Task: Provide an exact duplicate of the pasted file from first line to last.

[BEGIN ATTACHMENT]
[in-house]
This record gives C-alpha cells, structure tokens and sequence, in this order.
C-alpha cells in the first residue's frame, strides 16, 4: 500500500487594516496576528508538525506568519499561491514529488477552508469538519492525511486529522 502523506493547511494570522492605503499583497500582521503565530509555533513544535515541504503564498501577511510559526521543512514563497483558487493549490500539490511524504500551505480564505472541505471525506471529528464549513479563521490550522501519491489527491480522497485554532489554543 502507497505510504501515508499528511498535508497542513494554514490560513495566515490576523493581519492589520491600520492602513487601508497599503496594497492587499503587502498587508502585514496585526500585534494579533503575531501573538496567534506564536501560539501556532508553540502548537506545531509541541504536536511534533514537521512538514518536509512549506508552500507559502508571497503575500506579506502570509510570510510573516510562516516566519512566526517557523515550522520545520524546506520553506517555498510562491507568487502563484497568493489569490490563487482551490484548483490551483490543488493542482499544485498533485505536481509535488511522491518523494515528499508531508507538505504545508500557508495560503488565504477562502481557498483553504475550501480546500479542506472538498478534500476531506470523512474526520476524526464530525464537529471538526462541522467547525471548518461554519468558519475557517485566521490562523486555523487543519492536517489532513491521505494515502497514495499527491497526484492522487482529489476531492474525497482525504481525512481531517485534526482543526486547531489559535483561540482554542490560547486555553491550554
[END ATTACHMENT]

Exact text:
[in-house]
This record gives C-alpha cells, structure tokens and sequence, in this order.
C-alpha cells in the first residue's frame, strides 16, 4: 500500500487594516496576528508538525506568519499561491514529488477552508469538519492525511486529522 502523506493547511494570522492605503499583497500582521503565530509555533513544535515541504503564498501577511510559526521543512514563497483558487493549490500539490511524504500551505480564505472541505471525506471529528464549513479563521490550522501519491489527491480522497485554532489554543 502507497505510504501515508499528511498535508497542513494554514490560513495566515490576523493581519492589520491600520492602513487601508497599503496594497492587499503587502498587508502585514496585526500585534494579533503575531501573538496567534506564536501560539501556532508553540502548537506545531509541541504536536511534533514537521512538514518536509512549506508552500507559502508571497503575500506579506502570509510570510510573516510562516516566519512566526517557523515550522520545520524546506520553506517555498510562491507568487502563484497568493489569490490563487482551490484548483490551483490543488493542482499544485498533485505536481509535488511522491518523494515528499508531508507538505504545508500557508495560503488565504477562502481557498483553504475550501480546500479542506472538498478534500476531506470523512474526520476524526464530525464537529471538526462541522467547525471548518461554519468558519475557517485566521490562523486555523487543519492536517489532513491521505494515502497514495499527491497526484492522487482529489476531492474525497482525504481525512481531517485534526482543526486547531489559535483561540482554542490560547486555553491550554